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TOPICS INCLUDE: Lou Yang restaurant; Tofu size; Angong Niuhuang Wan

by Jacqueline M. Newman

Letters to the Editor

Winter Volume: 1995 Issue: 2(4) page(s): 8

From JONIE B. of FLUSHING NY: Thanks for your review of the Flushing Lou Yang restuarant. I live nearby and never tried it but surely am glad that your review made me cross their threshold. If you still need another for that banquet, count me in, and in the meantime, thanks for an excellen evaluation of a great restaurant, that in my opinion, better for dinner than for dim sum.
Jonie: Sorry to have not included you, but your letter arrived two days after twelve of us gathered for a Lou Yang Banquet. Let me advise that all fifteen courses were terrific, more sophisticated than any banquet I've ever had in these United States. The tab of $295.00 plus tax and tip came to $32.00 per person and was well worth every penny. Each item was fresher and of higher quality than one usually gets at the best of restuarants, and for a meal of that quality even the price was great! For the record, this banquet included Assorted Appetizers, a Mixed Seafood Soup, Steamed Carp Lou Yang Style, Nine Dynasty Chicken, Lou Yang Beef Steak, Shrimp with Garlic, Herbs, and Lemon sauce, Six Seafoods with Two Vegetable Combination, Deep Dish Fresh Frog with Scalion Sauce, A Selection of Seasonal Fresh Vegetables which included melting mouth peas, straw mushrooms, carrots, cabbage, and more. Eaight Precious Rice Cake Lou Yang Style made with black rice and Fresh fruit.

The seven items in the Assorted Appetizers foretold that this meal was goping to be a gem, and it was. The Chopped Whoile Lobster alone was worth the price, the lobster was the most succulent I've ever tasted, and the minimal white sauce unbelievable flavorful. Many of the dishes, six I think it was, came in giant tureens. They were ladles out to each of the guests, all seated in a private room upstairs complete with TV, which we turned off promptly. If another group gathers, I'll call you Jonie, but take my advise and gather your own dozen, call a day in advance as is required, and go on an empty stomach, because this meal meant for ten could not be consujed completely by all twelve hungry adults who went. And be advised that if some of them, myself included, are known for overindulging at banquets.

In the Braised Tofu and Mushrooms dish on page 18 of the last issue, I had two problems, so this letter is a cry for help. One of them was that I found the firmest tofu I could in my Chinese grocery but the package came as a pound and in no way could I get 12 two-inch circles from those four brown squares; the second is--was I using the correct tofu?
Dear Mary Joe: Sorry on both counts for not being more clear as to the type of tofu and for the error in the way the size read. The tofu preferred, though I've since tried it with the brown hard variety is both softer than that which you purchased and it was meant to be the white variety. What was called for was the firmest of the threee usual white varieties that Chinese stores carry. The softest is often called silken, the next firm in texture is almosy but not quite as soft and is just known as soft tofu. The squares are often 2 x 3 inches and half an inch in thickness. The soft variety tends to come in squares, two to four in a package, the silken kind always comes as one piece of tofu. The firm variety, just known as firm tofu, has rounded edges and is pressed so that the edges are thinner than the center part. What you purchased is known as brown tofu. It is made by pressing then boiling firm tofu with soy sauce, star anise, and sometimes other ingredients. Just to keep the record straight, if a recipe calls for bean curd cheese, they are referring to the fermented bean cake, sold in jars, each piece usually about half to one inch cube, and not fresh tofu. The fermented tofu comes plain, with chili, or fermented with red rice, then called red bean cake (or red bean cheese).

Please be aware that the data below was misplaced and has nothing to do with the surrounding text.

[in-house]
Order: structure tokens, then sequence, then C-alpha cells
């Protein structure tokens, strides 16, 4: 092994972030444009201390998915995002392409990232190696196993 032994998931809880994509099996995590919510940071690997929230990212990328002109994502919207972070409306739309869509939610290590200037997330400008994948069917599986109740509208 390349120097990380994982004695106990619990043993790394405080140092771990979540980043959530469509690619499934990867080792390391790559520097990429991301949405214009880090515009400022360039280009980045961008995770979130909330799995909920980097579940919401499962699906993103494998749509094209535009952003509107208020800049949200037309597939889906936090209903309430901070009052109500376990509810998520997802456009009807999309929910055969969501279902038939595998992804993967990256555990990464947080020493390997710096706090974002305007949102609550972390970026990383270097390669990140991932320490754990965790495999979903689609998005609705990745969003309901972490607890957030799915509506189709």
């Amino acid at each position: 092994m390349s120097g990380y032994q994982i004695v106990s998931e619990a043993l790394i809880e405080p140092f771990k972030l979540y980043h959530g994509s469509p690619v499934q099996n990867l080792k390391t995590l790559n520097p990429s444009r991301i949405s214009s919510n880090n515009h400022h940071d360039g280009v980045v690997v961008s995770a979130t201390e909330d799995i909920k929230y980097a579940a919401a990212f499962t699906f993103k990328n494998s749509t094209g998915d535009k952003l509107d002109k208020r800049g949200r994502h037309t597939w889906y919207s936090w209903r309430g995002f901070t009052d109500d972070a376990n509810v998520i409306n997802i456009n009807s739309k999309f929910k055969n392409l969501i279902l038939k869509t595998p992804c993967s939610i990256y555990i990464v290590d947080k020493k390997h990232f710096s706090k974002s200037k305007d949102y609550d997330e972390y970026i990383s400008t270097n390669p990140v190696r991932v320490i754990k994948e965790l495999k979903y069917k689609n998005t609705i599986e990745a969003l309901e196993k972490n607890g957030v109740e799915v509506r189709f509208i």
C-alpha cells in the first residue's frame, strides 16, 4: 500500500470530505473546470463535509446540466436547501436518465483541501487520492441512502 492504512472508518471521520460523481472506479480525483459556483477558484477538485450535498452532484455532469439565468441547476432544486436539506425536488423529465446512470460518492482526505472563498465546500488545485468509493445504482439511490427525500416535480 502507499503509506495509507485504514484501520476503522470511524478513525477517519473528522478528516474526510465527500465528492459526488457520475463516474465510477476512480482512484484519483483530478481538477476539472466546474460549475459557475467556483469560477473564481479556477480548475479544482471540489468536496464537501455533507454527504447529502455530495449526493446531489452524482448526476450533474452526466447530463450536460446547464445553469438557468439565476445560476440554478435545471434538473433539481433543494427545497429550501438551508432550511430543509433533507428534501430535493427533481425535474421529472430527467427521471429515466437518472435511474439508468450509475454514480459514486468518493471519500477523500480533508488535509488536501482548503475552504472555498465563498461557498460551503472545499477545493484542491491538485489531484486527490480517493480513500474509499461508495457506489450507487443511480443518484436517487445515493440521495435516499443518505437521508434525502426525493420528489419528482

Now as to your problem with size, the problem was really mine, not yours. The firt preparation line should have read take two circles each one-inch in diameter instead of 'make two-inch circles.' Sorry for the inadvertent error, but thanks for teaching me that brown bean curd is another way to make Braised Tofu with Mushrooms; I liked it and hencefore will call it Tofu May Jo.

Do you know anything about the Chinese food/medicine Angong Wan?
Harry: I am no medical doctor and I usually avoid medical questrions as I am not an expert. I have never heard of that item as a food, nor have the few friends I asked. I wonder if you are talking about Angong Niuhuang Wan, a patent medicine? I read about that in Food Safety Notebook published by Lyda Associates (Palisades NY 10964...(914) 359-8282) several days after your letter arrived. That newsletter was discussin a letter in a British medical journal expressing concern about the heavy metals in that item and another patent medicine. They advised that long term use could lead to mercury intoxication and as such is potentially hazardous. Suggest you get medical advise.

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